Bands, Body Bars®, dumbbells, balls (of all shapes and sizes), discs and rollers—our equipment lists have grown considerably longer over the past few years. If you think it’s overwhelming for you as a fitness professional, imagine how students must feel! Have you fallen into the trap of always making your group exercise classes “different and interesting”? If so, is this for your students or for you? The desire to offer variety is one thing, but participants can still be challenged and motivated with only one or two pieces of fitness equipment—or maybe with none at all!
The following trade-off format shows you how to use very few pieces of equipment while still offering a “big” experience.
While teaching at a new fitness facility that had limited fitness equipment, I had to challenge myself to offer a good workout for multiple levels. The interval training class alternated cardio and resistance work. I had about 15 people in a small space and wanted to keep the moves simple and familiar.
I broke the exercise class into two groups: A and B. After a warm-up and a 10- to 15-minute cardio work out section, group A grabbed resistance bands, and group B took the dumbbells. Group A performed chest flyes with a resistance band, while group B lay on mats and did chest presses with a light set of dumbbells. I timed the class with a stopwatch instead of using repetitions. This allowed people to go at their own pace, focus on form and resist the urge to “keep up” with others or the music. They already did that in the cardio section, so they enjoyed a feeling of ownership at being able to go at their own pace.
After 45–90 seconds, everyone did a set of push-ups, either on the floor or against the wall, depending on personal fitness level. I cued participants to do 10–15 reps, but timing them would have been another option. After a 60-second rest/water break, the groups switched. Since this was the second time around, participants performed the moves on one leg for an added balance challenge. We did another set of push-ups to finish. As we transitioned to the second cardio section, students simply pushed the equipment to the side of the room. After 10–15 minutes of cardio, we used the same fitness equipment to focus on the triceps.
Depending on how much time you have and how the group exercise class is structured, you can do multiple trade-offs; however, resist the urge to grab another piece of fitness equipment. See what else you can do with the same gear. This means knowing your stuff! (Those continuing education courses and workshops come in handy—you can learn endless creative ways to use small fitness equipment.)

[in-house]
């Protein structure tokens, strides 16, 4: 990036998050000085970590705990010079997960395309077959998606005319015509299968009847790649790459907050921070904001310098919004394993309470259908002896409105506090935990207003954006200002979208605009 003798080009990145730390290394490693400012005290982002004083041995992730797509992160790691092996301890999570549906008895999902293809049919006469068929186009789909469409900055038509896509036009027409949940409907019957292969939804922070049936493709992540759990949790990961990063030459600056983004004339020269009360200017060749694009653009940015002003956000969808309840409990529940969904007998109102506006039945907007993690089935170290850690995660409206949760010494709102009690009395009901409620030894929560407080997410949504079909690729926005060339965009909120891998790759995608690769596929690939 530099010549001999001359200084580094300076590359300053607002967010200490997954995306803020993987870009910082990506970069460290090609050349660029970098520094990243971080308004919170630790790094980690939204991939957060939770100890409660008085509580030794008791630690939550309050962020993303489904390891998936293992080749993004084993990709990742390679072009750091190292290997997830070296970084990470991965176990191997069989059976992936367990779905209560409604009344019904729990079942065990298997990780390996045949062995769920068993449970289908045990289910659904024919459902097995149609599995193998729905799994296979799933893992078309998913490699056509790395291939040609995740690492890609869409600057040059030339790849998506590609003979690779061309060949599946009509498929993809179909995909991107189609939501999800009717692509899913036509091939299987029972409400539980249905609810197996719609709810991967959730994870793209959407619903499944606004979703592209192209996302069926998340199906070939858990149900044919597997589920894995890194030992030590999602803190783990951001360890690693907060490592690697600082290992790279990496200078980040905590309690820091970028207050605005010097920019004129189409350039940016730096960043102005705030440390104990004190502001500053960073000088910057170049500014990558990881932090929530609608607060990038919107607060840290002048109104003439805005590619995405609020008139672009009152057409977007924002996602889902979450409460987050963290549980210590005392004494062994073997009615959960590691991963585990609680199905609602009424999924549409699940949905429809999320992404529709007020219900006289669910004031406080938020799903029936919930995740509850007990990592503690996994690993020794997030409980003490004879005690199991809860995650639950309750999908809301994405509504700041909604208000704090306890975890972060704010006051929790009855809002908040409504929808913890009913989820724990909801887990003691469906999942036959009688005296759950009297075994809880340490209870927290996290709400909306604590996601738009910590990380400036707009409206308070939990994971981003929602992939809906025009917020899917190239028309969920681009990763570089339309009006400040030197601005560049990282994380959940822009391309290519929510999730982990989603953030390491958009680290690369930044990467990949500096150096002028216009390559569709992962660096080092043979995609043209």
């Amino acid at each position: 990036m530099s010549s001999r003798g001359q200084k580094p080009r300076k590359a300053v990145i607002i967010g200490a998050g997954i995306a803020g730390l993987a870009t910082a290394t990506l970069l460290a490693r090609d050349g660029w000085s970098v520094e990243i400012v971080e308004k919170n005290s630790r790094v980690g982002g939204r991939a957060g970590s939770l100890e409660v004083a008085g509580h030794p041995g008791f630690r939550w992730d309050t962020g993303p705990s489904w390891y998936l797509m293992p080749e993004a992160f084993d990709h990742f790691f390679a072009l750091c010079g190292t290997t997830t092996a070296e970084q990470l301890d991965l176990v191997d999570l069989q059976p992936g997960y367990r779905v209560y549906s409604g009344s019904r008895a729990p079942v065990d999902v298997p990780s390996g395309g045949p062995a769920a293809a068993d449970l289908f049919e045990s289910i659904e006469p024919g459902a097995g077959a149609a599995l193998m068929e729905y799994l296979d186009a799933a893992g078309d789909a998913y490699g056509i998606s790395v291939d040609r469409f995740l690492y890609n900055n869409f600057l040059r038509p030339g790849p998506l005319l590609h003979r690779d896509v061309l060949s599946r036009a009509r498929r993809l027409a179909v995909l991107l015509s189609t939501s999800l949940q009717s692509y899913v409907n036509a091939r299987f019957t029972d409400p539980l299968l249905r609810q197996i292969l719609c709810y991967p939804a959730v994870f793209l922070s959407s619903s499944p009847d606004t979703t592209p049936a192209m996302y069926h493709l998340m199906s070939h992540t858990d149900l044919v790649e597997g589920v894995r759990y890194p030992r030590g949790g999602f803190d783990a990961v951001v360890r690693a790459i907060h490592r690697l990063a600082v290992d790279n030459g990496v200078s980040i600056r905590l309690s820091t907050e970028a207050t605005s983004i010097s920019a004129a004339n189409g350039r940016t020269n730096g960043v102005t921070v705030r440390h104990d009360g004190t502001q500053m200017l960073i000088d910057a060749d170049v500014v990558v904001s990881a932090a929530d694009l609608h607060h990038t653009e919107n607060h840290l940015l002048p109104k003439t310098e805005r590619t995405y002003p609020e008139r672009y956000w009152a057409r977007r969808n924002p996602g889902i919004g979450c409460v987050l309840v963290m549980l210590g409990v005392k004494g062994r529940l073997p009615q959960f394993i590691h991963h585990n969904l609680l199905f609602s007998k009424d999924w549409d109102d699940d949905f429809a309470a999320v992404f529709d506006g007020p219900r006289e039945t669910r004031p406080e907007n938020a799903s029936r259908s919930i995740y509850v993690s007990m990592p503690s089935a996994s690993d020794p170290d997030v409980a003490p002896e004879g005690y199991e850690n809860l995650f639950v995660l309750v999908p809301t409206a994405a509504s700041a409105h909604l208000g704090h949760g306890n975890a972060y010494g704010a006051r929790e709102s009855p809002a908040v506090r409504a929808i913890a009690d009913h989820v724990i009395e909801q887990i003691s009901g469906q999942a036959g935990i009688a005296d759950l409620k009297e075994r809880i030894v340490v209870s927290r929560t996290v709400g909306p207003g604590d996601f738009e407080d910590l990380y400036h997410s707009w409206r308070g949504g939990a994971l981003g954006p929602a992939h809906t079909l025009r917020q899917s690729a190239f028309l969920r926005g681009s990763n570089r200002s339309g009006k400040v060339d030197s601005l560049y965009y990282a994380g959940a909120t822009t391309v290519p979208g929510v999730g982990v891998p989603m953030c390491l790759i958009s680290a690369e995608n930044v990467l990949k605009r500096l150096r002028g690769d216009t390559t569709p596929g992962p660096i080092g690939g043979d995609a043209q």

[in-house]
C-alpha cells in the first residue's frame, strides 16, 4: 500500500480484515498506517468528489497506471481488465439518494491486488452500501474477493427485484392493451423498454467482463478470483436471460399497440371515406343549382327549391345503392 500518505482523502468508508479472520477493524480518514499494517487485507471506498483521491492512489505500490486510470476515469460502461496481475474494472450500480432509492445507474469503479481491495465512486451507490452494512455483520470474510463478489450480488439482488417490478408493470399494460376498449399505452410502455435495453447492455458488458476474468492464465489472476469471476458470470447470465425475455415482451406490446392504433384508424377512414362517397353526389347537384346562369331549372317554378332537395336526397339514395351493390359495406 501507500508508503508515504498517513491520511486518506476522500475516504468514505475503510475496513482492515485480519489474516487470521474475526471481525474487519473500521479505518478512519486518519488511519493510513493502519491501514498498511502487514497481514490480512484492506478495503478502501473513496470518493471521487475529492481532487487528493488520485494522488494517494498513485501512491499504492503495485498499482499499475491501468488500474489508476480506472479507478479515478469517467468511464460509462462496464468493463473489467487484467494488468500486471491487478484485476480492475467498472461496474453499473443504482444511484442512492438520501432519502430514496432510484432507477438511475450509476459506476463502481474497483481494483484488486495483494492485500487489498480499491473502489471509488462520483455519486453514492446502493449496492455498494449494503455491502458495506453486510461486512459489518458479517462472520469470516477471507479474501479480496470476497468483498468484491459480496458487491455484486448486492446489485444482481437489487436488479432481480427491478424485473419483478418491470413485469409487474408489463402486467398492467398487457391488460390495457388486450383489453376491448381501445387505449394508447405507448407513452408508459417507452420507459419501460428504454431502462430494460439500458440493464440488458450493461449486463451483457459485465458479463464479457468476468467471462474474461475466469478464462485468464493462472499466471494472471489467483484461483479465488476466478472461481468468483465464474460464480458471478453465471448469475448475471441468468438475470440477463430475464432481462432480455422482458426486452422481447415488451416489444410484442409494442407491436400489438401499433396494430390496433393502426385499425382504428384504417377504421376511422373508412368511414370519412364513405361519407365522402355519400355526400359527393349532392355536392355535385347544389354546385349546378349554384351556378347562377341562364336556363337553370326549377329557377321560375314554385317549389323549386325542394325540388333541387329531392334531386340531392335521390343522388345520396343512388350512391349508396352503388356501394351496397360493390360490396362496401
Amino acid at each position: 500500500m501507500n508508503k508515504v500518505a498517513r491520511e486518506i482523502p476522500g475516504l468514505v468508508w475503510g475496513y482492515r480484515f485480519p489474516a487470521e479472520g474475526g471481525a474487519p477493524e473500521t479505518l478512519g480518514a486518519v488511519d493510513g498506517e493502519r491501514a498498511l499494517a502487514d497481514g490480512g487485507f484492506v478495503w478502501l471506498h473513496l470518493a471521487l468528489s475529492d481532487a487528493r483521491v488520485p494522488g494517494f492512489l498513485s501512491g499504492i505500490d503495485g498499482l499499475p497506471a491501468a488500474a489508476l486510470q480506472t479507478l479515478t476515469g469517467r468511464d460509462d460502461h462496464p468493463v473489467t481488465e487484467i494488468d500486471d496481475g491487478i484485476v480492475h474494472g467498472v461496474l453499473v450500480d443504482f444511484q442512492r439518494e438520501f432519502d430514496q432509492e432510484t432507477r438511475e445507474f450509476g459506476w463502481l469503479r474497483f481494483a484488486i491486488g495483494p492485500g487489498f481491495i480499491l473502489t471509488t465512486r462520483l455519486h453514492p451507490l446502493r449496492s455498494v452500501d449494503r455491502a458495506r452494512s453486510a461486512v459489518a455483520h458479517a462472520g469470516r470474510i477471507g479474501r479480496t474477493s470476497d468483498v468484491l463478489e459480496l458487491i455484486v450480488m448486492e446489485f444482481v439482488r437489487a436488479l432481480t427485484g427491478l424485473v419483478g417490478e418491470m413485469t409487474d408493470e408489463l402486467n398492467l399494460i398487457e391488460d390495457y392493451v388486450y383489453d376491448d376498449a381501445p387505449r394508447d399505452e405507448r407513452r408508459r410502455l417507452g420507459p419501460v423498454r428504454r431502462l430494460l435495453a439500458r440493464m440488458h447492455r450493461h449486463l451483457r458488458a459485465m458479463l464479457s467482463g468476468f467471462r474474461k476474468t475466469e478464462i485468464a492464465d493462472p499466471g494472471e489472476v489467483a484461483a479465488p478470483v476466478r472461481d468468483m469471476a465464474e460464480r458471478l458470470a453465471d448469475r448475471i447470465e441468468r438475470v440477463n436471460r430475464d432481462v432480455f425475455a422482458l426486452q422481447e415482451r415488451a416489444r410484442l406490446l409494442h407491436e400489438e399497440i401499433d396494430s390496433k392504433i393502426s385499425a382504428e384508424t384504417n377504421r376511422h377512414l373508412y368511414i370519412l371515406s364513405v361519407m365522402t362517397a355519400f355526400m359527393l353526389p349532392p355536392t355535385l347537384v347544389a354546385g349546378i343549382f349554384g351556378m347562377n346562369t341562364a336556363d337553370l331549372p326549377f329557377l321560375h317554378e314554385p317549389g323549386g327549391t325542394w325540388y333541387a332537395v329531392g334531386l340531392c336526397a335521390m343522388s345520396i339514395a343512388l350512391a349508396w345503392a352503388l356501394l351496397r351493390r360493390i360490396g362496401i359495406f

Even if you’re fortunate enough to have many different tools to choose from, use only one or two. You’ll find you can use a few pieces of fitness equipment in very different ways while still keeping students comfortable and active. If an exercise isn’t tough enough, make it last more than 45 seconds, vary the cadence or add a balance challenge.
It’s fun to see the two groups working on a different exercise at the same time; however, you’ll need to be in tune with your students more than ever. For example, in the leg workout shown in the sidebar, half of the class is doing stiff-legged dead lifts, and the other half is doing ball squats with a stability ball against the wall. Watch closely and remind dead-lift participants to keep a flat back; at the same time, keep an eye on group B’s knee positions.
If you’re really tight on space, have students do lunges up and down the hallway, provided it’s wide enough and free of obstacles. If you need an extra challenge, push participants to add a high knee lift during the walking lunges, or create your own progression.
This trade-off concept works well if you teach at a school or church and have to provide your own fitness equipment. In fact, this might even be a better, more effective workout than one you’d offer if you had a bevy of options. Bands are inexpensive, and most students are happy to provide their own mat or set of dumbbells. If you’re nervous about starting a trade-off workout, begin with a small group to test it out, and use notes.
Here are some additional benefits I’ve noticed when teaching this type of fitness class:
- Students enjoy doing a workout that is out of the ordinary. They also appreciate not having to fight for fitness equipment or put a lot of toys back after class.
- Participants who arrive late find that it’s a simple procedure to follow. They pick up wherever the class is, without interrupting the flow.
- People find this workout unexpected—it keeps them on their toes.
If you feel “weighed down” by all your options, reorganize your classes and give participants—and yourself—a new choice.
A research breakthrough increases the likelihood that sensors in smart workout clothes will soon provide valuable performance data.